This Is Why Americans Are Irrationally Anxious About Terrorism

On September 11, 2001 I was living and teaching in Providence, Rhode Island, a town that is on the short flight path between Boston, where terrorists boarded two passenger airliners, and New York, where these planes were flown into the twin towers of the World Trade Center. In the following days, the whole campus seemed convulsed with grief; professors broke down weeping at their podiums and students huddled together, consoling one another. I remember these days as some of the most intensely emotional ones of my life.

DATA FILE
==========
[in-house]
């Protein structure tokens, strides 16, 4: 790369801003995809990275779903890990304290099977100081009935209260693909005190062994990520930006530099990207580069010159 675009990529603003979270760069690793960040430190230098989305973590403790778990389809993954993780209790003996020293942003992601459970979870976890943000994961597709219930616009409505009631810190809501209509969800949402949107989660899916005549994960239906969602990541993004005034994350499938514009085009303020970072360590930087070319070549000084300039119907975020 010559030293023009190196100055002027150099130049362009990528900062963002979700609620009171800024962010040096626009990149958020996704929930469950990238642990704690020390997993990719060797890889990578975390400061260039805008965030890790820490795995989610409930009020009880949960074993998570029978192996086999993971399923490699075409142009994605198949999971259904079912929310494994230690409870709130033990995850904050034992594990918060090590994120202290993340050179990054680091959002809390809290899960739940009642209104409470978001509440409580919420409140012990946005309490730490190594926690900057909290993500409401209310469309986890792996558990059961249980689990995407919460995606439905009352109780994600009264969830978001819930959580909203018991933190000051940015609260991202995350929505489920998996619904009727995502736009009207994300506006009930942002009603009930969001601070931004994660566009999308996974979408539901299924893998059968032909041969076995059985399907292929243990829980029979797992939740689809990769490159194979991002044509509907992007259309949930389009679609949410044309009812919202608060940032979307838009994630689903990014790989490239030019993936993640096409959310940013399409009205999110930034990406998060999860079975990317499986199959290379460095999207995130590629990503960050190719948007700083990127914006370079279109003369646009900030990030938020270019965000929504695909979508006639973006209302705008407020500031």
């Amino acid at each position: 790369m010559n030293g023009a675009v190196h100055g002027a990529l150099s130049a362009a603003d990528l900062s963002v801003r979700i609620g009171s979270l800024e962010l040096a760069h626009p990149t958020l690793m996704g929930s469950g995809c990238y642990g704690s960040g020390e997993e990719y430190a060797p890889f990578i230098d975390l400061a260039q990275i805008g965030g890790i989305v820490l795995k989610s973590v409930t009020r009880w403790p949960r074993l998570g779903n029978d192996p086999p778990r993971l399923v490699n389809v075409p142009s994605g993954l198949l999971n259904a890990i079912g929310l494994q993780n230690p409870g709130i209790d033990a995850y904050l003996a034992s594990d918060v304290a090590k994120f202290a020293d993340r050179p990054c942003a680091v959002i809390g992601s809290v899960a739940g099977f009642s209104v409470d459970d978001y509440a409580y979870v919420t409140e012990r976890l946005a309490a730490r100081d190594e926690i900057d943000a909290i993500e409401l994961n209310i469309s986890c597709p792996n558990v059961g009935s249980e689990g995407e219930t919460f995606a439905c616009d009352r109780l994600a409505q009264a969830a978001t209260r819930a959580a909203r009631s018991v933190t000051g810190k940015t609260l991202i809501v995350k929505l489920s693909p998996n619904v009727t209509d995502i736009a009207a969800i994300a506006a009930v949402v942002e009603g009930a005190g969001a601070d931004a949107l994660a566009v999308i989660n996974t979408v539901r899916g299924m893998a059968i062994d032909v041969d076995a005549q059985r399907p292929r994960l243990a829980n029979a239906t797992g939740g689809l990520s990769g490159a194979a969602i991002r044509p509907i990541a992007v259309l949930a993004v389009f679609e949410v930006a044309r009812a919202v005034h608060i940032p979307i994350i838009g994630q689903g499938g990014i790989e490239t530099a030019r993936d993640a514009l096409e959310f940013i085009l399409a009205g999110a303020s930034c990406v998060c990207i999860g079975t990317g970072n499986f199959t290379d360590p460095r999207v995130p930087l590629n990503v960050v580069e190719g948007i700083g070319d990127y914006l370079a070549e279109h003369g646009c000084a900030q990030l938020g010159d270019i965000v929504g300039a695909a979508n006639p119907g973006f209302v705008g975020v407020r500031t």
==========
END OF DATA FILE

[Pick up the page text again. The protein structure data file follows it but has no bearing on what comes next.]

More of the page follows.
Almost a decade and a half has passed since then, and the rawness of that emotion has subsided. Most students now entering college or university have no conscious recollection of

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